US 1789182 A
Description (OCR text may contain errors)
Jan. 13, 1931'. E. KLEVSTAD 1,739,182
ICE SKATE Filed Oct. 7, 1929 2 Sheets-Sheet 1 INVENTUR MUM 1 Jan. 13, 1931. I E. KLEVSTAD 1189,
- ICE SKATE Filed Oct. 7, 1929 2 Sheets-Sheet 2 INVENTOR M mum Patented Jan. 13, 1931 EDWARD KLEVSTAD, or simian RAPIDS, MICHIGAN ICE siihrn 7 Application filed October mirage. Serial no; 397,993.
The object of the invention is to enhance the pleasures of ice skating by providing a skate which will allow the foot to bend, and
thereby bring more muscles of the foot and leg into play, maintain blood circulation, and obviate the unpleasant strain on the instep incident to ordinary skating.
The principal feature of the invention is that it allows of the bending of the foot without having a pivotal joint in the blade.
In the drawings, Figure 1 is a side view of an ice skate constructed in accordance with my invention shown attached to a shoe and illustrating where the blade will engage the ice when the heel is raised to the highest position, providing the blade has a curved edge. The dotted lines show the heel in the normal position.
Figure 2 is a side View of the rear stanchion with the heel raised and a part of the upper section of the rear stanchion being broken away.
Figure 3 is a bottom view of the upper section of the rear stanchion and of the spring.
Figure 4 is a side view of the spring and a front view of the clamp.
Referring to the drawings, 1 is the lower section of the rear stanchion preferably areshaped and forming a part with the blade.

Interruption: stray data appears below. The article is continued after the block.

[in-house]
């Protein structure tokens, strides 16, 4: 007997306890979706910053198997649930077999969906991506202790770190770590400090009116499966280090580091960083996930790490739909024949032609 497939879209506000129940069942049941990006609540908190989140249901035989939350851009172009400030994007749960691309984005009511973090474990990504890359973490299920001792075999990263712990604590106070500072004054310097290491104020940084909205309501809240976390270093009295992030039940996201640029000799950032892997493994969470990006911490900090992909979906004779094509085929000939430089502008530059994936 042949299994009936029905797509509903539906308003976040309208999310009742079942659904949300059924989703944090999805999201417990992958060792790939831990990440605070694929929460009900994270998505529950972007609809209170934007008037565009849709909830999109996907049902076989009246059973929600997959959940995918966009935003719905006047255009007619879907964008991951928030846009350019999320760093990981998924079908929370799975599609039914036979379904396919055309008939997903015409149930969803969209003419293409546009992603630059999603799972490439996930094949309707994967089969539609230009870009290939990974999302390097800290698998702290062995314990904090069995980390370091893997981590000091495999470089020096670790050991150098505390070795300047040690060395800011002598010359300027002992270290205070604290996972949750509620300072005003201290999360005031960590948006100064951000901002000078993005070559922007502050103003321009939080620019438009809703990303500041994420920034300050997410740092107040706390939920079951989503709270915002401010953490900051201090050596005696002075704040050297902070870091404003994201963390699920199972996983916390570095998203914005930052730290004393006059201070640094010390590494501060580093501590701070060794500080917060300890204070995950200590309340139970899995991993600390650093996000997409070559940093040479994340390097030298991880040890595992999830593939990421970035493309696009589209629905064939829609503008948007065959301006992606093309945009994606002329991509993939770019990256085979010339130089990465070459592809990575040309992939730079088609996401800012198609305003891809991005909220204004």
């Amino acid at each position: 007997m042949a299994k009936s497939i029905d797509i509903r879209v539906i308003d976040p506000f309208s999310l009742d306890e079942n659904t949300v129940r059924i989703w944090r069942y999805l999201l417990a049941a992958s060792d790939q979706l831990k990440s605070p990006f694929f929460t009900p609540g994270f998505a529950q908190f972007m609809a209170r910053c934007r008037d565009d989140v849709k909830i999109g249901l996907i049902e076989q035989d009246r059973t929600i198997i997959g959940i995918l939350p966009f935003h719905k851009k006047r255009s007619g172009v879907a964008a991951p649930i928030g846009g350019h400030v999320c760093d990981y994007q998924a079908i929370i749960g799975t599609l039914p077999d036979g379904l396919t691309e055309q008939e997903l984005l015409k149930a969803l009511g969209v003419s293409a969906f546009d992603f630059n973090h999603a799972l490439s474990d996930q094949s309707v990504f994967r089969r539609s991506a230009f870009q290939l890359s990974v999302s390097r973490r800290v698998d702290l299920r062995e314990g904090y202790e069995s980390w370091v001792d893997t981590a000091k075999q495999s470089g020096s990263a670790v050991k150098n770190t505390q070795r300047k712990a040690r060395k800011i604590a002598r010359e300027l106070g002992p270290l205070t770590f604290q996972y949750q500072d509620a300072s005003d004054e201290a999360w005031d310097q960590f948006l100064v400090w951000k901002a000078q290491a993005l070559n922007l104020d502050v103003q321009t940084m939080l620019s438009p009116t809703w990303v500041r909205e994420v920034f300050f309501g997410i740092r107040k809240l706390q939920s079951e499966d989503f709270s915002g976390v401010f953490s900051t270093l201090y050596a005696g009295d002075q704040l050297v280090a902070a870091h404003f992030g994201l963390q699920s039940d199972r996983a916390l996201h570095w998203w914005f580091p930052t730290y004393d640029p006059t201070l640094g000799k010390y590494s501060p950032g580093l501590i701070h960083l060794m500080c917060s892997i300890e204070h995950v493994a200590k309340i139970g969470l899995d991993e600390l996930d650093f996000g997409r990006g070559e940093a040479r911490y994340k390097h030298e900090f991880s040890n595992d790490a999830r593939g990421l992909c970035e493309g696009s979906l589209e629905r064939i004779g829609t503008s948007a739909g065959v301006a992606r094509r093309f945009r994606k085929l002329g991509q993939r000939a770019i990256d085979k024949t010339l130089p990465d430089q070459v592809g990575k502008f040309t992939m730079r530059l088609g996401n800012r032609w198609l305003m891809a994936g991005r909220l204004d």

2 is a heel plate extending forwardly beyond the front of the heel and shaped to fit into the corner described by the heel and. the sole. I
3 is the upper section of the rear stanchion extending downwardly and being. secured to the heel plate 2 by the rivets 4, which pass through the heel plate and the lugs 5 on each side, said lugs being formed part with the uppersection 3 and turned outwardly at right angles thereto. I I
The upper section 3Vis shaped to form a sheath adapted to receive and to guide the lower section 1 in a sliding engagement, thereby permitting the heel of the shoe to be raised arcuately in relation to the blade without transverse displacement of the blade in relation to the heel.
inakecontact, whe'n'the heel is'raised to the i highest position, with a lug7 projecting forwardly from the top of the lower section 1 of the rear stanchion therebyfche'ckingthe upward-movement of the heel; said screw 6 V is also arranged to adjust the slidingengage ment by contracting or separating the-two walls of the upper section 3.
8 and 9 are holes passing through both sections of the rear stanchions: It will be"-no-" ticed that by passing a' pin through the holes 8 and 9 when the heel is lowered, the skate is lockedin anormal' position.
10 is a fiat spring having the forward end rigidly atached to the rear end of the 'sole plate'll by thebo'lts 12mm 13. Y